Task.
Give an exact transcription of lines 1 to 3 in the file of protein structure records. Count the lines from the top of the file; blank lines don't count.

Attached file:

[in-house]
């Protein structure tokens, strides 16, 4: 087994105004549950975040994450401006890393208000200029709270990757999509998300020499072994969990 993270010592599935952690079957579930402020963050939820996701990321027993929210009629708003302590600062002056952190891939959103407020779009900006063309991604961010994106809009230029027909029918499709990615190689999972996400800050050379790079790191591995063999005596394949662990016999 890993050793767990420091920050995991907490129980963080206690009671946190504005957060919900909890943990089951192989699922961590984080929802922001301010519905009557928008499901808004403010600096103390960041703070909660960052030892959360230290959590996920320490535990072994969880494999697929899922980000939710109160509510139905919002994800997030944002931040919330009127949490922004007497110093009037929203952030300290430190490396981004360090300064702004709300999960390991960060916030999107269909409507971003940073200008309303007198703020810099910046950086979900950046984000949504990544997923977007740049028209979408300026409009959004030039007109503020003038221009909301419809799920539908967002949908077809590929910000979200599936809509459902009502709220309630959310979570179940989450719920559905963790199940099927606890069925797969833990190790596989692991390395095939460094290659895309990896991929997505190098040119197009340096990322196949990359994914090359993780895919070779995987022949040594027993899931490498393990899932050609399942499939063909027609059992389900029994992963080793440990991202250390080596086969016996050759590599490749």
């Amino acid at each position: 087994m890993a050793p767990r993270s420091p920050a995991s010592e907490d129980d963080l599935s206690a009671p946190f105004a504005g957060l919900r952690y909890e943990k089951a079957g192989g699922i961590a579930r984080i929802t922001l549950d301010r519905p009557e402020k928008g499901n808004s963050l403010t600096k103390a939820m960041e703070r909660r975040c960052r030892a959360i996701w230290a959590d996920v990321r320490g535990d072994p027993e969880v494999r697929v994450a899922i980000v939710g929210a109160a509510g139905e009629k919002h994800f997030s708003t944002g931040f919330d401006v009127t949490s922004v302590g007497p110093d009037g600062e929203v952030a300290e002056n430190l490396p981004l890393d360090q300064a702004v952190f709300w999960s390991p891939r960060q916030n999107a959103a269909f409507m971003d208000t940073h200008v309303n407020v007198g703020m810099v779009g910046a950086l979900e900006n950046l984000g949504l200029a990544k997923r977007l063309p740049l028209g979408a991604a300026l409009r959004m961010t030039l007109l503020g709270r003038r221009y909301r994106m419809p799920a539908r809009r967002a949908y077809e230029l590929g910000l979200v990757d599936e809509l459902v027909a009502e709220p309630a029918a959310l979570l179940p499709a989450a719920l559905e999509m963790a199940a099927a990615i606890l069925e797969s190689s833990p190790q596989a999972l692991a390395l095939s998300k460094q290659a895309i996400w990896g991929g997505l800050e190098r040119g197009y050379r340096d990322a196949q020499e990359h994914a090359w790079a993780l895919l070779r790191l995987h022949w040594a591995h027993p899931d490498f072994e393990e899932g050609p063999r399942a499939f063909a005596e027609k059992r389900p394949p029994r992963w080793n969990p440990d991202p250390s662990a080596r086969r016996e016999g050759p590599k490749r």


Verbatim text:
[in-house]
């Protein structure tokens, strides 16, 4: 087994105004549950975040994450401006890393208000200029709270990757999509998300020499072994969990 993270010592599935952690079957579930402020963050939820996701990321027993929210009629708003302590600062002056952190891939959103407020779009900006063309991604961010994106809009230029027909029918499709990615190689999972996400800050050379790079790191591995063999005596394949662990016999 890993050793767990420091920050995991907490129980963080206690009671946190504005957060919900909890943990089951192989699922961590984080929802922001301010519905009557928008499901808004403010600096103390960041703070909660960052030892959360230290959590996920320490535990072994969880494999697929899922980000939710109160509510139905919002994800997030944002931040919330009127949490922004007497110093009037929203952030300290430190490396981004360090300064702004709300999960390991960060916030999107269909409507971003940073200008309303007198703020810099910046950086979900950046984000949504990544997923977007740049028209979408300026409009959004030039007109503020003038221009909301419809799920539908967002949908077809590929910000979200599936809509459902009502709220309630959310979570179940989450719920559905963790199940099927606890069925797969833990190790596989692991390395095939460094290659895309990896991929997505190098040119197009340096990322196949990359994914090359993780895919070779995987022949040594027993899931490498393990899932050609399942499939063909027609059992389900029994992963080793440990991202250390080596086969016996050759590599490749």
């Amino acid at each position: 087994m890993a050793p767990r993270s420091p920050a995991s010592e907490d129980d963080l599935s206690a009671p946190f105004a504005g957060l919900r952690y909890e943990k089951a079957g192989g699922i961590a579930r984080i929802t922001l549950d301010r519905p009557e402020k928008g499901n808004s963050l403010t600096k103390a939820m960041e703070r909660r975040c960052r030892a959360i996701w230290a959590d996920v990321r320490g535990d072994p027993e969880v494999r697929v994450a899922i980000v939710g929210a109160a509510g139905e009629k919002h994800f997030s708003t944002g931040f919330d401006v009127t949490s922004v302590g007497p110093d009037g600062e929203v952030a300290e002056n430190l490396p981004l890393d360090q300064a702004v952190f709300w999960s390991p891939r960060q916030n999107a959103a269909f409507m971003d208000t940073h200008v309303n407020v007198g703020m810099v779009g910046a950086l979900e900006n950046l984000g949504l200029a990544k997923r977007l063309p740049l028209g979408a991604a300026l409009r959004m961010t030039l007109l503020g709270r003038r221009y909301r994106m419809p799920a539908r809009r967002a949908y077809e230029l590929g910000l979200v990757d599936e809509l459902v027909a009502e709220p309630a029918a959310l979570l179940p499709a989450a719920l559905e999509m963790a199940a099927a990615i606890l069925e797969s190689s833990p190790q596989a999972l692991a390395l095939s998300k460094q290659a895309i996400w990896g991929g997505l800050e190098r040119g197009y050379r340096d990322a196949q020499e990359h994914a090359w790079a993780l895919l070779r790191l995987h022949w040594a591995h027993p899931d490498f072994e393990e899932g050609p063999r399942a499939f063909a005596e027609k059992r389900p394949p029994r992963w080793n969990p440990d991202p250390s662990a080596r086969r016996e016999g050759p590599k490749r």